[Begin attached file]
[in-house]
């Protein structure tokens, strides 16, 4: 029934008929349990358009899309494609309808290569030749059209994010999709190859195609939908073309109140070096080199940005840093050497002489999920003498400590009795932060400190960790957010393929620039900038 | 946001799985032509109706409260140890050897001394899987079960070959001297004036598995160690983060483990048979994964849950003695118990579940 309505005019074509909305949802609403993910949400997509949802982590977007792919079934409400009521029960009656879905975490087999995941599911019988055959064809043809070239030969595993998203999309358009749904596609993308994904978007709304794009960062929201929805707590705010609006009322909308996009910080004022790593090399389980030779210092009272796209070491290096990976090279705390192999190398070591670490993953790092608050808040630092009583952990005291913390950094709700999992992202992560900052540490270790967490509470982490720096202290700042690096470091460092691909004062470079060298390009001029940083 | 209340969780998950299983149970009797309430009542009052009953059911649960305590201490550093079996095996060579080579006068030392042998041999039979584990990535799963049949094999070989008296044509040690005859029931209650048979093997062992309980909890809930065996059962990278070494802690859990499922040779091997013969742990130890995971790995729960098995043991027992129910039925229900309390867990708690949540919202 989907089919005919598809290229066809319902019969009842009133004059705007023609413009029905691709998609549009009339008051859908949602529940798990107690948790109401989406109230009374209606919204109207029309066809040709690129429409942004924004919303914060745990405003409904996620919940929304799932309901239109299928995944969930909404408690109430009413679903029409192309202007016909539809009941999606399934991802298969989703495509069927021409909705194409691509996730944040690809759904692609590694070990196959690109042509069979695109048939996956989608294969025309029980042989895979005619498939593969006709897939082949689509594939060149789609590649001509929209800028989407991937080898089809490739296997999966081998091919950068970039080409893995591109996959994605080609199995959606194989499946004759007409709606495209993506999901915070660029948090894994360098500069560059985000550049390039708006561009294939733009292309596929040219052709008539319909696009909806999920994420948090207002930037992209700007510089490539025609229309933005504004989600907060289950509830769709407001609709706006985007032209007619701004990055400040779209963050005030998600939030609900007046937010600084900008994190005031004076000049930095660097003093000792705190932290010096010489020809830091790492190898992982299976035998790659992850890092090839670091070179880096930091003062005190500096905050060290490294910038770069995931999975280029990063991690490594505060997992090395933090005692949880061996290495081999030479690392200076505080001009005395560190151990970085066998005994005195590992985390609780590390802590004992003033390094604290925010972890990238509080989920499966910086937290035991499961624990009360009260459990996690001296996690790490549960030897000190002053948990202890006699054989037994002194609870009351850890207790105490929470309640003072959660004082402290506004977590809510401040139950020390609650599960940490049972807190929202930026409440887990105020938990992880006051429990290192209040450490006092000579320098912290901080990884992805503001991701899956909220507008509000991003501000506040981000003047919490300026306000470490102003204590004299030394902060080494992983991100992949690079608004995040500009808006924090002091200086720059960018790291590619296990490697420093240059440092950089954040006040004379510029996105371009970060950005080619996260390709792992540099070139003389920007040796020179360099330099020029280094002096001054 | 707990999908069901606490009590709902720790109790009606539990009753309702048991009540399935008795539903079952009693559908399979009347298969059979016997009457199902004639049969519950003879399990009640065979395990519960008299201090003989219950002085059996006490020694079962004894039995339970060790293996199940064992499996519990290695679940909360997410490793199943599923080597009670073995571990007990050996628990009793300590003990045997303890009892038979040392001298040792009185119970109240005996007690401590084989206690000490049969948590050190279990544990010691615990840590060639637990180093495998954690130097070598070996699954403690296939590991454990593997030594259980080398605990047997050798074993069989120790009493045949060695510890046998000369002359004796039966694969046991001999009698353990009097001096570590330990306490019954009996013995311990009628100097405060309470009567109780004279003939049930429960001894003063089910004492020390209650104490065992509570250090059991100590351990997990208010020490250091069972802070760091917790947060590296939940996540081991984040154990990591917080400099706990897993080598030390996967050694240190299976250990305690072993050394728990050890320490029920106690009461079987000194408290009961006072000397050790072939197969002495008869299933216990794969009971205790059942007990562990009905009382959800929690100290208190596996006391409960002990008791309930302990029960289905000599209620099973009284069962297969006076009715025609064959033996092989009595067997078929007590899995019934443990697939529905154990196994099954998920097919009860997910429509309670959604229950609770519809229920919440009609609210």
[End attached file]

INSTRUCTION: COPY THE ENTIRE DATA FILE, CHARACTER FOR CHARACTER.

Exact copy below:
[in-house]
């Protein structure tokens, strides 16, 4: 029934008929349990358009899309494609309808290569030749059209994010999709190859195609939908073309109140070096080199940005840093050497002489999920003498400590009795932060400190960790957010393929620039900038 | 946001799985032509109706409260140890050897001394899987079960070959001297004036598995160690983060483990048979994964849950003695118990579940 309505005019074509909305949802609403993910949400997509949802982590977007792919079934409400009521029960009656879905975490087999995941599911019988055959064809043809070239030969595993998203999309358009749904596609993308994904978007709304794009960062929201929805707590705010609006009322909308996009910080004022790593090399389980030779210092009272796209070491290096990976090279705390192999190398070591670490993953790092608050808040630092009583952990005291913390950094709700999992992202992560900052540490270790967490509470982490720096202290700042690096470091460092691909004062470079060298390009001029940083 | 209340969780998950299983149970009797309430009542009052009953059911649960305590201490550093079996095996060579080579006068030392042998041999039979584990990535799963049949094999070989008296044509040690005859029931209650048979093997062992309980909890809930065996059962990278070494802690859990499922040779091997013969742990130890995971790995729960098995043991027992129910039925229900309390867990708690949540919202 989907089919005919598809290229066809319902019969009842009133004059705007023609413009029905691709998609549009009339008051859908949602529940798990107690948790109401989406109230009374209606919204109207029309066809040709690129429409942004924004919303914060745990405003409904996620919940929304799932309901239109299928995944969930909404408690109430009413679903029409192309202007016909539809009941999606399934991802298969989703495509069927021409909705194409691509996730944040690809759904692609590694070990196959690109042509069979695109048939996956989608294969025309029980042989895979005619498939593969006709897939082949689509594939060149789609590649001509929209800028989407991937080898089809490739296997999966081998091919950068970039080409893995591109996959994605080609199995959606194989499946004759007409709606495209993506999901915070660029948090894994360098500069560059985000550049390039708006561009294939733009292309596929040219052709008539319909696009909806999920994420948090207002930037992209700007510089490539025609229309933005504004989600907060289950509830769709407001609709706006985007032209007619701004990055400040779209963050005030998600939030609900007046937010600084900008994190005031004076000049930095660097003093000792705190932290010096010489020809830091790492190898992982299976035998790659992850890092090839670091070179880096930091003062005190500096905050060290490294910038770069995931999975280029990063991690490594505060997992090395933090005692949880061996290495081999030479690392200076505080001009005395560190151990970085066998005994005195590992985390609780590390802590004992003033390094604290925010972890990238509080989920499966910086937290035991499961624990009360009260459990996690001296996690790490549960030897000190002053948990202890006699054989037994002194609870009351850890207790105490929470309640003072959660004082402290506004977590809510401040139950020390609650599960940490049972807190929202930026409440887990105020938990992880006051429990290192209040450490006092000579320098912290901080990884992805503001991701899956909220507008509000991003501000506040981000003047919490300026306000470490102003204590004299030394902060080494992983991100992949690079608004995040500009808006924090002091200086720059960018790291590619296990490697420093240059440092950089954040006040004379510029996105371009970060950005080619996260390709792992540099070139003389920007040796020179360099330099020029280094002096001054 | 707990999908069901606490009590709902720790109790009606539990009753309702048991009540399935008795539903079952009693559908399979009347298969059979016997009457199902004639049969519950003879399990009640065979395990519960008299201090003989219950002085059996006490020694079962004894039995339970060790293996199940064992499996519990290695679940909360997410490793199943599923080597009670073995571990007990050996628990009793300590003990045997303890009892038979040392001298040792009185119970109240005996007690401590084989206690000490049969948590050190279990544990010691615990840590060639637990180093495998954690130097070598070996699954403690296939590991454990593997030594259980080398605990047997050798074993069989120790009493045949060695510890046998000369002359004796039966694969046991001999009698353990009097001096570590330990306490019954009996013995311990009628100097405060309470009567109780004279003939049930429960001894003063089910004492020390209650104490065992509570250090059991100590351990997990208010020490250091069972802070760091917790947060590296939940996540081991984040154990990591917080400099706990897993080598030390996967050694240190299976250990305690072993050394728990050890320490029920106690009461079987000194408290009961006072000397050790072939197969002495008869299933216990794969009971205790059942007990562990009905009382959800929690100290208190596996006391409960002990008791309930302990029960289905000599209620099973009284069962297969006076009715025609064959033996092989009595067997078929007590899995019934443990697939529905154990196994099954998920097919009860997910429509309670959604229950609770519809229920919440009609609210």